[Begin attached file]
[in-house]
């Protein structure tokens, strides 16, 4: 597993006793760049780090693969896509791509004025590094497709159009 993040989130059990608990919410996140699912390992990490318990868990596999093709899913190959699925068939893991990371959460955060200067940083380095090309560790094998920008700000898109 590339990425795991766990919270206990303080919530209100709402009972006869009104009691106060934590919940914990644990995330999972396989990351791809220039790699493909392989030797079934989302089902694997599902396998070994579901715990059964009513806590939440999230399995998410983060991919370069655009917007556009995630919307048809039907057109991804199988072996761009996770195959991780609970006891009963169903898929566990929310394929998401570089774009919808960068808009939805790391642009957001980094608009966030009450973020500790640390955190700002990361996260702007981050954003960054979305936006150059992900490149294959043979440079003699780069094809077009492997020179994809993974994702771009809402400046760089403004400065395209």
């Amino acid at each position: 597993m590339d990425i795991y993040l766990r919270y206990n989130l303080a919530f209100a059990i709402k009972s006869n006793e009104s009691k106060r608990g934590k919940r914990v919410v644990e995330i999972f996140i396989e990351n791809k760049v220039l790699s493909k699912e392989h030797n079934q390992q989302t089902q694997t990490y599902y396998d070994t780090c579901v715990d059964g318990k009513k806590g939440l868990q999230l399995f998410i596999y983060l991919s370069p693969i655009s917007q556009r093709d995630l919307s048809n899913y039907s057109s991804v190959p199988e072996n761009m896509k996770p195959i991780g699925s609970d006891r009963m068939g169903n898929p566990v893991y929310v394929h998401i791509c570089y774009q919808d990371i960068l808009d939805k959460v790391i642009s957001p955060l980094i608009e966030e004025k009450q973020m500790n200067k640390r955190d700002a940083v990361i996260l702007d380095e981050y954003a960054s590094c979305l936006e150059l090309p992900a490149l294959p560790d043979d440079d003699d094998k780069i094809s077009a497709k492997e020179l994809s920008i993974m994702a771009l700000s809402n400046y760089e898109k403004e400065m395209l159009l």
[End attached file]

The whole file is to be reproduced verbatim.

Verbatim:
[in-house]
């Protein structure tokens, strides 16, 4: 597993006793760049780090693969896509791509004025590094497709159009 993040989130059990608990919410996140699912390992990490318990868990596999093709899913190959699925068939893991990371959460955060200067940083380095090309560790094998920008700000898109 590339990425795991766990919270206990303080919530209100709402009972006869009104009691106060934590919940914990644990995330999972396989990351791809220039790699493909392989030797079934989302089902694997599902396998070994579901715990059964009513806590939440999230399995998410983060991919370069655009917007556009995630919307048809039907057109991804199988072996761009996770195959991780609970006891009963169903898929566990929310394929998401570089774009919808960068808009939805790391642009957001980094608009966030009450973020500790640390955190700002990361996260702007981050954003960054979305936006150059992900490149294959043979440079003699780069094809077009492997020179994809993974994702771009809402400046760089403004400065395209």
């Amino acid at each position: 597993m590339d990425i795991y993040l766990r919270y206990n989130l303080a919530f209100a059990i709402k009972s006869n006793e009104s009691k106060r608990g934590k919940r914990v919410v644990e995330i999972f996140i396989e990351n791809k760049v220039l790699s493909k699912e392989h030797n079934q390992q989302t089902q694997t990490y599902y396998d070994t780090c579901v715990d059964g318990k009513k806590g939440l868990q999230l399995f998410i596999y983060l991919s370069p693969i655009s917007q556009r093709d995630l919307s048809n899913y039907s057109s991804v190959p199988e072996n761009m896509k996770p195959i991780g699925s609970d006891r009963m068939g169903n898929p566990v893991y929310v394929h998401i791509c570089y774009q919808d990371i960068l808009d939805k959460v790391i642009s957001p955060l980094i608009e966030e004025k009450q973020m500790n200067k640390r955190d700002a940083v990361i996260l702007d380095e981050y954003a960054s590094c979305l936006e150059l090309p992900a490149l294959p560790d043979d440079d003699d094998k780069i094809s077009a497709k492997e020179l994809s920008i993974m994702a771009l700000s809402n400046y760089e898109k403004e400065m395209l159009l």